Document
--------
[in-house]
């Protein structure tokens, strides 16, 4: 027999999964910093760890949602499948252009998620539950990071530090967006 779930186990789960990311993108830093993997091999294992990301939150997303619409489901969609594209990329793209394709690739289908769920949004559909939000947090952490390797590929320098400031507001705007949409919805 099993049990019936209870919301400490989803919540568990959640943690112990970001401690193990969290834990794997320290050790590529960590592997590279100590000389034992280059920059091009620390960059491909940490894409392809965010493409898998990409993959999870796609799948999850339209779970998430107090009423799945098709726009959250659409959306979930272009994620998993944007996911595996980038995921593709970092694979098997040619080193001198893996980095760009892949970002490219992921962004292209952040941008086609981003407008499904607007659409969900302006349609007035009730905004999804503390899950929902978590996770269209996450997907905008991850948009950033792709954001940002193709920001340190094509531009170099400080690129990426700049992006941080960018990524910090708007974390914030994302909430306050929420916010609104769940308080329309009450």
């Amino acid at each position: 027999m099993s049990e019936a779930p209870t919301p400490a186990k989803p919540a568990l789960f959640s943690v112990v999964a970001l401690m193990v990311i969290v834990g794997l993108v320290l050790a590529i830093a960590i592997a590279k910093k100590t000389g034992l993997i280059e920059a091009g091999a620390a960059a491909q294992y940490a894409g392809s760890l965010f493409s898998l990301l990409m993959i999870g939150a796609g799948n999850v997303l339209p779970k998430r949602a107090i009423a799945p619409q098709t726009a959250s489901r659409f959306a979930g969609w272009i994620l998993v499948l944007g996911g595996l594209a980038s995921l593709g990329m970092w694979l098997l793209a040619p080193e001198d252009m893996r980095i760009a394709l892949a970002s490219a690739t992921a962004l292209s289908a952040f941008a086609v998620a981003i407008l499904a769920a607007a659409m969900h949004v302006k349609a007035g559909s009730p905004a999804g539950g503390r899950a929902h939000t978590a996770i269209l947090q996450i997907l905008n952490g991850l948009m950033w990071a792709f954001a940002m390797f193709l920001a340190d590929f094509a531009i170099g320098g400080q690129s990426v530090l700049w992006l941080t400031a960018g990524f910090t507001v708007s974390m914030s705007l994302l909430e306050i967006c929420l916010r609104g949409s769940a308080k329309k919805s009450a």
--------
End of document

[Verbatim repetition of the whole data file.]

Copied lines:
[in-house]
């Protein structure tokens, strides 16, 4: 027999999964910093760890949602499948252009998620539950990071530090967006 779930186990789960990311993108830093993997091999294992990301939150997303619409489901969609594209990329793209394709690739289908769920949004559909939000947090952490390797590929320098400031507001705007949409919805 099993049990019936209870919301400490989803919540568990959640943690112990970001401690193990969290834990794997320290050790590529960590592997590279100590000389034992280059920059091009620390960059491909940490894409392809965010493409898998990409993959999870796609799948999850339209779970998430107090009423799945098709726009959250659409959306979930272009994620998993944007996911595996980038995921593709970092694979098997040619080193001198893996980095760009892949970002490219992921962004292209952040941008086609981003407008499904607007659409969900302006349609007035009730905004999804503390899950929902978590996770269209996450997907905008991850948009950033792709954001940002193709920001340190094509531009170099400080690129990426700049992006941080960018990524910090708007974390914030994302909430306050929420916010609104769940308080329309009450």
């Amino acid at each position: 027999m099993s049990e019936a779930p209870t919301p400490a186990k989803p919540a568990l789960f959640s943690v112990v999964a970001l401690m193990v990311i969290v834990g794997l993108v320290l050790a590529i830093a960590i592997a590279k910093k100590t000389g034992l993997i280059e920059a091009g091999a620390a960059a491909q294992y940490a894409g392809s760890l965010f493409s898998l990301l990409m993959i999870g939150a796609g799948n999850v997303l339209p779970k998430r949602a107090i009423a799945p619409q098709t726009a959250s489901r659409f959306a979930g969609w272009i994620l998993v499948l944007g996911g595996l594209a980038s995921l593709g990329m970092w694979l098997l793209a040619p080193e001198d252009m893996r980095i760009a394709l892949a970002s490219a690739t992921a962004l292209s289908a952040f941008a086609v998620a981003i407008l499904a769920a607007a659409m969900h949004v302006k349609a007035g559909s009730p905004a999804g539950g503390r899950a929902h939000t978590a996770i269209l947090q996450i997907l905008n952490g991850l948009m950033w990071a792709f954001a940002m390797f193709l920001a340190d590929f094509a531009i170099g320098g400080q690129s990426v530090l700049w992006l941080t400031a960018g990524f910090t507001v708007s974390m914030s705007l994302l909430e306050i967006c929420l916010r609104g949409s769940a308080k329309k919805s009450a």